DS (IN): I am trying to learn at the same time.
KB: Provide an environment where failure is OK. Promote problem solving.
CD: You can also go into their classrooms and model how to use the technology with the students. Once the students get a taste of it, they may push their teacher to learn more.
JS: We ask teachers to differentiate so we must model. The 1 to 1 for a short period is very effective.
Challenge: Defining my role as a coach, not a repair person (or playing BOTH roles if that is your job!)
MB: I am the go-to repair person, but then I always ask teachers what I can help them with.
NB: Set times for repairs (student or teacher) and then time to meet with teachers on developing tech skills
Use a repair ticket system—many schools have this.
TJ: instead of fixing problems for them I have started walking them through the process of fixing it themselves.
KB: I have “Techsperts,” a student tech team. They provide supports as well. Helps teachers with [classroom] management. Many issues with integration are management. “Trusted” students help solve minor issues.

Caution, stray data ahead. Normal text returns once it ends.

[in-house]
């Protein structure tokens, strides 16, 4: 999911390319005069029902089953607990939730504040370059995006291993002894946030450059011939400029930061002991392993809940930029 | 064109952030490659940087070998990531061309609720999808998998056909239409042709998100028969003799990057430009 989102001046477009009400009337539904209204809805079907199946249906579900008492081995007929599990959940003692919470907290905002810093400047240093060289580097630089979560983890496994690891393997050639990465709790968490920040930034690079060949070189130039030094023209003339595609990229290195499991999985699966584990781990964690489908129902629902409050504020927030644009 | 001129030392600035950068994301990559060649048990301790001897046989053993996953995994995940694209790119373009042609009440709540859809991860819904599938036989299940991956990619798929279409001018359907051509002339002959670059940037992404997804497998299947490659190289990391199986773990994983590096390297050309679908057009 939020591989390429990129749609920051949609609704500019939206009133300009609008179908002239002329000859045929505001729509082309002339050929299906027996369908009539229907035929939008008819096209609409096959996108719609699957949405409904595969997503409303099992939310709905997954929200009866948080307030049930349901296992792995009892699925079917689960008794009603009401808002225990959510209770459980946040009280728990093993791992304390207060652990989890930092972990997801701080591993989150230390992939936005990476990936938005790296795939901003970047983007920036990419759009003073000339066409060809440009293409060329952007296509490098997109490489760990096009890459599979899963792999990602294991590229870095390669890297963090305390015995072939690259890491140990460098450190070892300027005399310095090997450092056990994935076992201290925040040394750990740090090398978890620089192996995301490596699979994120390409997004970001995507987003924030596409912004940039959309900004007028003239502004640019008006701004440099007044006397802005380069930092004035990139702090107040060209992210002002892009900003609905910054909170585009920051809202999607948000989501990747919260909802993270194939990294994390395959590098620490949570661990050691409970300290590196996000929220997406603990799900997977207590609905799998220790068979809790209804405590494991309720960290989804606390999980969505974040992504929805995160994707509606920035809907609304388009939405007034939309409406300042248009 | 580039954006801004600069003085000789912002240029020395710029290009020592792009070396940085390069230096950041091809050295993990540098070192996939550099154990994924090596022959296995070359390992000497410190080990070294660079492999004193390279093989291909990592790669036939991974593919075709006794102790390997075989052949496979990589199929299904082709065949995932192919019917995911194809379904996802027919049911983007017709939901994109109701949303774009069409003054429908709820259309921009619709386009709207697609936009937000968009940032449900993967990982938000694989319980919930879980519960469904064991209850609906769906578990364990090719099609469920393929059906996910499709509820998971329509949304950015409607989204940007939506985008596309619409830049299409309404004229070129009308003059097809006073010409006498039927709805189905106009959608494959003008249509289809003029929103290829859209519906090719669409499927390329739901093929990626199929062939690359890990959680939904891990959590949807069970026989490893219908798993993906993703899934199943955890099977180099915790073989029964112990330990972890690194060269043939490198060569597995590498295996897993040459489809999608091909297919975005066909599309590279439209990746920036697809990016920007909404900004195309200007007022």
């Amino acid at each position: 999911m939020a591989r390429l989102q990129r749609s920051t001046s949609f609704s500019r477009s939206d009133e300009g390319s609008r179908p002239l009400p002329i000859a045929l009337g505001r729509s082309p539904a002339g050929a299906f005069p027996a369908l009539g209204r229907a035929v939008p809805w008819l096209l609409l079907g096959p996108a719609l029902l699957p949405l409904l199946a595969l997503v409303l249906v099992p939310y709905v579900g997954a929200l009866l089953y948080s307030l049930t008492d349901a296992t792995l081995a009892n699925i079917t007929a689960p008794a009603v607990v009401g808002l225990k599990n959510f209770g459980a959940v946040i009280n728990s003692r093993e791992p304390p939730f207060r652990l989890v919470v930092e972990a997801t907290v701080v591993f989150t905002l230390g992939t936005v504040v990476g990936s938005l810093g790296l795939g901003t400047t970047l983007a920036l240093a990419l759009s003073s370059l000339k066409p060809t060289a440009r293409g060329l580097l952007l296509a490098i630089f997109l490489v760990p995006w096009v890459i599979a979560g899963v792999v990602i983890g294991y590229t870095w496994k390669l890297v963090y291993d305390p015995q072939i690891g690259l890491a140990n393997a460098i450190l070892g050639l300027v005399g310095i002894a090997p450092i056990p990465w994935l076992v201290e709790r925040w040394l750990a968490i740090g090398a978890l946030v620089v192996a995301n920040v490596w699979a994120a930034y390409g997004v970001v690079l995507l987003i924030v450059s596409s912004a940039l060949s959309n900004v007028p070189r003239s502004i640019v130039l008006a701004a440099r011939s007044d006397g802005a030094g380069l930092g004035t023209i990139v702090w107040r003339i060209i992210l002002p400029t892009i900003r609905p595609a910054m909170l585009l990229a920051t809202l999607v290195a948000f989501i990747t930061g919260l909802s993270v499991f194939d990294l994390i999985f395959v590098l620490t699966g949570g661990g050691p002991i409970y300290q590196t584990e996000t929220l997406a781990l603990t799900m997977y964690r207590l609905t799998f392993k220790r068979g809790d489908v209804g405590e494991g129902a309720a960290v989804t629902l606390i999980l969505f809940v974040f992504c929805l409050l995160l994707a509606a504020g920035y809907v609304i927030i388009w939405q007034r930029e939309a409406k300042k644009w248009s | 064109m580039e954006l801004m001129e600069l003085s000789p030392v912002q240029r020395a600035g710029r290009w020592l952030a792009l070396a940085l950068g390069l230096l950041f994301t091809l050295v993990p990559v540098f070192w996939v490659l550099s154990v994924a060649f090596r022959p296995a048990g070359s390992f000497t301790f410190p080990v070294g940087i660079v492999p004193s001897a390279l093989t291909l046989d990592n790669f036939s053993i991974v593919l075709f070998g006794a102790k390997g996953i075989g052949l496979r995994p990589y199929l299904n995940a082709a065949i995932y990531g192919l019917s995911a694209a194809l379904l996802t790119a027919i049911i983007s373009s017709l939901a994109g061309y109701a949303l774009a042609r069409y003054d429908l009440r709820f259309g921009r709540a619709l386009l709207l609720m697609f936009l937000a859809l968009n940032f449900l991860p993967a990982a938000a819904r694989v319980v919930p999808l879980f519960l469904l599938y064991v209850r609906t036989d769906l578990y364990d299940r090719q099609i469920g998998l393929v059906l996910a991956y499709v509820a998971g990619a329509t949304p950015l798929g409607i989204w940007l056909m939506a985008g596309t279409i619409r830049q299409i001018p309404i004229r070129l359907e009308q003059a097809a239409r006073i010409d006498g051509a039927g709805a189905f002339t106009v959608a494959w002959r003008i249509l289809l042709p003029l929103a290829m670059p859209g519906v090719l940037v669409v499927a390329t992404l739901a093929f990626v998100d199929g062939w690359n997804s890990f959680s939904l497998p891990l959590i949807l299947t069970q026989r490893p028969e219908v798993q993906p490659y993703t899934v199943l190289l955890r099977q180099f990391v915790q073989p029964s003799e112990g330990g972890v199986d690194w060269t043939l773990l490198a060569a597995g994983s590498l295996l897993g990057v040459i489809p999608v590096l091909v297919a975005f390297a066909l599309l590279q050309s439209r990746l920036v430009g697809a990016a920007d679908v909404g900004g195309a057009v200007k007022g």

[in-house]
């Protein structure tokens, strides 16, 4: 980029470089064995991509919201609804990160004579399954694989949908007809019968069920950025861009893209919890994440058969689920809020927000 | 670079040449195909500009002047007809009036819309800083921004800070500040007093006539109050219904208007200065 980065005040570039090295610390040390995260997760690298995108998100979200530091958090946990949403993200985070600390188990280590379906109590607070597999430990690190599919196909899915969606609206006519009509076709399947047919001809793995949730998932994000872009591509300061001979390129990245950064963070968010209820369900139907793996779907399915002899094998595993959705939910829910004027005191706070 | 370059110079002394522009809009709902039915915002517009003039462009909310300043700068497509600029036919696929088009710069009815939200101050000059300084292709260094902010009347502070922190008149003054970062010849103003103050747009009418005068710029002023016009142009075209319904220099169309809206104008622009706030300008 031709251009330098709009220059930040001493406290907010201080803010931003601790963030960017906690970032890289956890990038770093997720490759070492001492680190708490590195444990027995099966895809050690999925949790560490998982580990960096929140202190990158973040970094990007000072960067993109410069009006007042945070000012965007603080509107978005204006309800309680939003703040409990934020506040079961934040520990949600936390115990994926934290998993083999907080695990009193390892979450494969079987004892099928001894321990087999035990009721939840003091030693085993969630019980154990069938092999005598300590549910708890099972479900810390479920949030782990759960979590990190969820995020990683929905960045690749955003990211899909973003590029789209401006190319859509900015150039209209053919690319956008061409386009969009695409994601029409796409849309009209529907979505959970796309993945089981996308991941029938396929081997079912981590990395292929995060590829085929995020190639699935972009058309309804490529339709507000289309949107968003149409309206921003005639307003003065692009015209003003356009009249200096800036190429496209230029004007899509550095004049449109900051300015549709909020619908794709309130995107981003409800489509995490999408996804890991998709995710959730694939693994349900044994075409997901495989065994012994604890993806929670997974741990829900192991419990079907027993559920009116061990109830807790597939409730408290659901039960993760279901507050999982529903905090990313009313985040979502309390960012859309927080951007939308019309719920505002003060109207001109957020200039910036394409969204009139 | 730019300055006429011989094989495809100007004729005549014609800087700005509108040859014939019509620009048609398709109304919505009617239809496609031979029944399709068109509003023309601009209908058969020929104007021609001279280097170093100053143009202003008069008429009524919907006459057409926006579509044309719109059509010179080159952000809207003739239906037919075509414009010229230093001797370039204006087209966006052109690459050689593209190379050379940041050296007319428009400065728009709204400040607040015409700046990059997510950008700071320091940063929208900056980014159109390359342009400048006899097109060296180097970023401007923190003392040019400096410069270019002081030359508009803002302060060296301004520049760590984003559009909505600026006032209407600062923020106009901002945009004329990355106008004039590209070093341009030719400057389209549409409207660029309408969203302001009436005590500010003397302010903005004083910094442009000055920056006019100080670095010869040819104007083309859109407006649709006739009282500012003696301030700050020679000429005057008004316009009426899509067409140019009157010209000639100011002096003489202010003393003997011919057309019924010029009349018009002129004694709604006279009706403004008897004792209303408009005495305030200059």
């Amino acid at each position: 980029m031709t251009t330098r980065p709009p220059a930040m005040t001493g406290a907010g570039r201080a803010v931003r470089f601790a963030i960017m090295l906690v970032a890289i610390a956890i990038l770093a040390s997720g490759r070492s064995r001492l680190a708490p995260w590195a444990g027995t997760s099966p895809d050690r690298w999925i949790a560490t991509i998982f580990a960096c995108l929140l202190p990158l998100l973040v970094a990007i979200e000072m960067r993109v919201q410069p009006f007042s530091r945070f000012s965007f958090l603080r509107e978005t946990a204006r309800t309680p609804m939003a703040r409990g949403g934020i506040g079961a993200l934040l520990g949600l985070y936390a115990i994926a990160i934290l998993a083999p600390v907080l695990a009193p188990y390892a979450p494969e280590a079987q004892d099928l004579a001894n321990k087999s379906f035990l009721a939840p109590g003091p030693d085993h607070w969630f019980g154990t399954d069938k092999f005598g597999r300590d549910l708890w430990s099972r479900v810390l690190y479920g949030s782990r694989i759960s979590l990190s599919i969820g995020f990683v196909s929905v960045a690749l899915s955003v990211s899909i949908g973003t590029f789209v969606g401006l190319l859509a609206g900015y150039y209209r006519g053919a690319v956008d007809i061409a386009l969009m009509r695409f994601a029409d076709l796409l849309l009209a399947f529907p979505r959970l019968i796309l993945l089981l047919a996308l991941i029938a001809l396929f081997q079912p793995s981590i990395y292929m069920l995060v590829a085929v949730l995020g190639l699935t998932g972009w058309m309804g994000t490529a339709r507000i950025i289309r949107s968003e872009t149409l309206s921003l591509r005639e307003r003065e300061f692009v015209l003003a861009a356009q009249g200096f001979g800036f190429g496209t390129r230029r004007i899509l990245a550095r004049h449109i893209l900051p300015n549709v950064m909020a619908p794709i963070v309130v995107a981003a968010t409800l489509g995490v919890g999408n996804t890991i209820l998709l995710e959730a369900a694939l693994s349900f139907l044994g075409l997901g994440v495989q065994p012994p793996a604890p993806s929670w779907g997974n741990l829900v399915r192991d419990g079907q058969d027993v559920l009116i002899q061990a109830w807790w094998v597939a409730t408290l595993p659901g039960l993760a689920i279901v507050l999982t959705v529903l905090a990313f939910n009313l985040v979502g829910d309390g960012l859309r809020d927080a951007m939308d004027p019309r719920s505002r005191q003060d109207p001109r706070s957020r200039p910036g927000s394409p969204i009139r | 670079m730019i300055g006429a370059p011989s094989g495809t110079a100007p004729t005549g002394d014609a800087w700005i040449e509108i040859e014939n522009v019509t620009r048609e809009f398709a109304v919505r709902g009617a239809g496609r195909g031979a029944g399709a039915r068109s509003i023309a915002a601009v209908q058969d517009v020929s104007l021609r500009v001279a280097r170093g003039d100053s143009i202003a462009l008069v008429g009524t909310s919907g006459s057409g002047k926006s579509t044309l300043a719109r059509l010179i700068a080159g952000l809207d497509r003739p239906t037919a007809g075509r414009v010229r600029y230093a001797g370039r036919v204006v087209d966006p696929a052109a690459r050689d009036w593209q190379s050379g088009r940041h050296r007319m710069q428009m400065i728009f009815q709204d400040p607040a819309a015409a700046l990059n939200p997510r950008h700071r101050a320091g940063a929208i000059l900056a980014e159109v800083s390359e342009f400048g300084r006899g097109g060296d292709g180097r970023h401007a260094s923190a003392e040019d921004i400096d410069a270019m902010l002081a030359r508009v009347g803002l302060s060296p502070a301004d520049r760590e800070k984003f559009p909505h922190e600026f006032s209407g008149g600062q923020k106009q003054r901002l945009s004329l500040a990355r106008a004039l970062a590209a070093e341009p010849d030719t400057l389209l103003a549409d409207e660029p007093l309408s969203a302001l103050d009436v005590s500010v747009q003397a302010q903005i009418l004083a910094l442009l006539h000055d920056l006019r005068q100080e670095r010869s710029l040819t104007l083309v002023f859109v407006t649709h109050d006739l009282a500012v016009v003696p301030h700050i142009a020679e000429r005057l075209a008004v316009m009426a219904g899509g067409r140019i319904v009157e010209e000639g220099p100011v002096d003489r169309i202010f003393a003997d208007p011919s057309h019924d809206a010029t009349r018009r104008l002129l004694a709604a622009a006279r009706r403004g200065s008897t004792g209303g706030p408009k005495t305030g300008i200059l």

JZ: I play both roles, which makes it harder to differentiate.
If you play both roles, bring along TWO HATS and change them to show your role.
KB (PA): Birthday hats…. you can decorate them, too!
Re ticket systems and “fixes”:
SR: My colleague and I have developed a trouble ticket. Still those timid teachers have the most trouble filling them out. Maybe I should make a simpler form.
DS: I try to explain as I fix. That way they can be the expert at their grade level.
KB: Make “Please meet me face-to-face” an option in the ticket.
CD: Could you walk them through a fake ticket a few times so that when they need to fill it out independently, they won’t feel intimidated.
KB: Ask three before me! [use this same rule that we use with KIDS]
NA: Their problems are always an emergency (to them)
JS: Some say, “It is easier to call you”
MB: teachers will email or text me with problem. then I do the ticket
NA: our ticket asks how have they tried to resolve problem first
MB: I also have teachers do a ticket when i do inservice.
LD (OR): The students are pretty knowledgeable on the computer, sometimes with direction, they can solve their own computer problems